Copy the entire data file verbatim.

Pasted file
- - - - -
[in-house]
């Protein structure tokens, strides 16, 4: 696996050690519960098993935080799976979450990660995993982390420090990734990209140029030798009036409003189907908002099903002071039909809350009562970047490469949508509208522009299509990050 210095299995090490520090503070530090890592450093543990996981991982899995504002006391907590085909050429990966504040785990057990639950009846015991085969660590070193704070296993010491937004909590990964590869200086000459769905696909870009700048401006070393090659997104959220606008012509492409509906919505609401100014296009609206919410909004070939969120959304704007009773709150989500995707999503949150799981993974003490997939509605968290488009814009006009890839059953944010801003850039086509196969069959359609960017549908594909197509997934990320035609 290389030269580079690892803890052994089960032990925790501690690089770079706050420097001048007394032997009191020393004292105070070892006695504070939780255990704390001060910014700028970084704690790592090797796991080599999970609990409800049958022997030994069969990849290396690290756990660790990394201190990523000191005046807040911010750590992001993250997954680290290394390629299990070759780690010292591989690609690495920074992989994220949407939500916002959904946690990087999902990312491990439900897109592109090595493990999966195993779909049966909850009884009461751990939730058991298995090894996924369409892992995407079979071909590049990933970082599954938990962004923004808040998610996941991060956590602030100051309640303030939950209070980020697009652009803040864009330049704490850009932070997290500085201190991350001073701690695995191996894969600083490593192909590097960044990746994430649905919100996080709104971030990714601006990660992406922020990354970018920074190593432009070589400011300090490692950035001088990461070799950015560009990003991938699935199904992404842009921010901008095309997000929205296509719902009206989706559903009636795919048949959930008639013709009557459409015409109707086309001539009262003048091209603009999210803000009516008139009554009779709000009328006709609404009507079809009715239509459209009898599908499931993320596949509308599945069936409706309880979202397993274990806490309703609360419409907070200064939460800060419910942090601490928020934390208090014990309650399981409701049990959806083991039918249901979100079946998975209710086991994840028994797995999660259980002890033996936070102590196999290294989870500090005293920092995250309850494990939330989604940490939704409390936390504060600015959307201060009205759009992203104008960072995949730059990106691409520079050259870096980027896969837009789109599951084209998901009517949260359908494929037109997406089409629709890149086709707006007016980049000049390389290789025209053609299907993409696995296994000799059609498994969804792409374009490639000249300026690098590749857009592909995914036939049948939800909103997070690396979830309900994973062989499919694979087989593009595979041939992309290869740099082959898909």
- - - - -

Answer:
[in-house]
């Protein structure tokens, strides 16, 4: 696996050690519960098993935080799976979450990660995993982390420090990734990209140029030798009036409003189907908002099903002071039909809350009562970047490469949508509208522009299509990050 210095299995090490520090503070530090890592450093543990996981991982899995504002006391907590085909050429990966504040785990057990639950009846015991085969660590070193704070296993010491937004909590990964590869200086000459769905696909870009700048401006070393090659997104959220606008012509492409509906919505609401100014296009609206919410909004070939969120959304704007009773709150989500995707999503949150799981993974003490997939509605968290488009814009006009890839059953944010801003850039086509196969069959359609960017549908594909197509997934990320035609 290389030269580079690892803890052994089960032990925790501690690089770079706050420097001048007394032997009191020393004292105070070892006695504070939780255990704390001060910014700028970084704690790592090797796991080599999970609990409800049958022997030994069969990849290396690290756990660790990394201190990523000191005046807040911010750590992001993250997954680290290394390629299990070759780690010292591989690609690495920074992989994220949407939500916002959904946690990087999902990312491990439900897109592109090595493990999966195993779909049966909850009884009461751990939730058991298995090894996924369409892992995407079979071909590049990933970082599954938990962004923004808040998610996941991060956590602030100051309640303030939950209070980020697009652009803040864009330049704490850009932070997290500085201190991350001073701690695995191996894969600083490593192909590097960044990746994430649905919100996080709104971030990714601006990660992406922020990354970018920074190593432009070589400011300090490692950035001088990461070799950015560009990003991938699935199904992404842009921010901008095309997000929205296509719902009206989706559903009636795919048949959930008639013709009557459409015409109707086309001539009262003048091209603009999210803000009516008139009554009779709000009328006709609404009507079809009715239509459209009898599908499931993320596949509308599945069936409706309880979202397993274990806490309703609360419409907070200064939460800060419910942090601490928020934390208090014990309650399981409701049990959806083991039918249901979100079946998975209710086991994840028994797995999660259980002890033996936070102590196999290294989870500090005293920092995250309850494990939330989604940490939704409390936390504060600015959307201060009205759009992203104008960072995949730059990106691409520079050259870096980027896969837009789109599951084209998901009517949260359908494929037109997406089409629709890149086709707006007016980049000049390389290789025209053609299907993409696995296994000799059609498994969804792409374009490639000249300026690098590749857009592909995914036939049948939800909103997070690396979830309900994973062989499919694979087989593009595979041939992309290869740099082959898909």